Reports indicated the couple, who had been romantically linked since 2011, married in 2015, and separated and divorced in 2018, had disagreed over whether they’d live in New York or Los Angeles.
“That’s a narrative that is not true, for the most part,” Justin told Esquire.
“Look, people create narratives that make themselves feel better or simplify things for them. That whole ‘This person likes rock ’n’ roll, that person likes jazz. Of course!’ That’s just not the case. It’s an oversimplification,” he said, not offering any addition commentary on the matter.
Justin explained that he and Jennifer have “remained friends.”
“We don’t talk every day, but we call each other. We FaceTime. We text,” he said.
As to how he navigates “the complicated emotional terrain” left after a breakup, he insisted that because he and Jenniferm“didn’t have that dramatic split,” they “love each other.”
“I’m sincere when I say that I cherish our friendship. We can not be together and still bring each other joy and friendship. Also, she makes me laugh very, very hard. She’s a hilarious person. It would be a loss if we weren’t in contact, for me personally. And I’d like to think the same for her,” he shared.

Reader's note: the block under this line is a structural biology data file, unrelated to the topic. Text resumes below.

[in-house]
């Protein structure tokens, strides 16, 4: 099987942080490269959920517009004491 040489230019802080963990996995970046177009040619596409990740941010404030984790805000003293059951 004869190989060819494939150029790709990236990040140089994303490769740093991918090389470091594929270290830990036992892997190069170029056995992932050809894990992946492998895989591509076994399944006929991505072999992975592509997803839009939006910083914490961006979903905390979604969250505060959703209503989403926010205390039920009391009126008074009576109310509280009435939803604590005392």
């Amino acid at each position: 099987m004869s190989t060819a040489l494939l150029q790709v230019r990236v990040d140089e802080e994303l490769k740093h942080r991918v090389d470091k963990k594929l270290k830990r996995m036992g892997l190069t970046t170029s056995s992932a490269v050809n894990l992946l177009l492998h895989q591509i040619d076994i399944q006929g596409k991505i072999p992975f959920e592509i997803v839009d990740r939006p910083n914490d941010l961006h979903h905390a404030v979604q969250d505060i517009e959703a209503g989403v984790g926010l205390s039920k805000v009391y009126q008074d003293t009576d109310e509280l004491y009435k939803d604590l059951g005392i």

Justin said he believes when one gets “good at relationships ― and here I am, single ― if you love the person the same way you loved them in the relationship, it would behoove you to love them the same way out of the relationship.”
“Who wants to take a shit while you’re walking out the door?” he asked.
It seems what The Leftovers star said in 2018, mere months after the pair announced they’d be separating, has held firm.
In an interview with The New York Times in September 2018, he insisted “there was no animosity” in the breakup and that it was “amicable” and “boring.”
“It was heartbreaking, only in the sense that the friendship would not be the same, as far as just the day to day,” he noted. “But the friendship is shifting and changing, you know, so that part is something that we’re both very proud of.”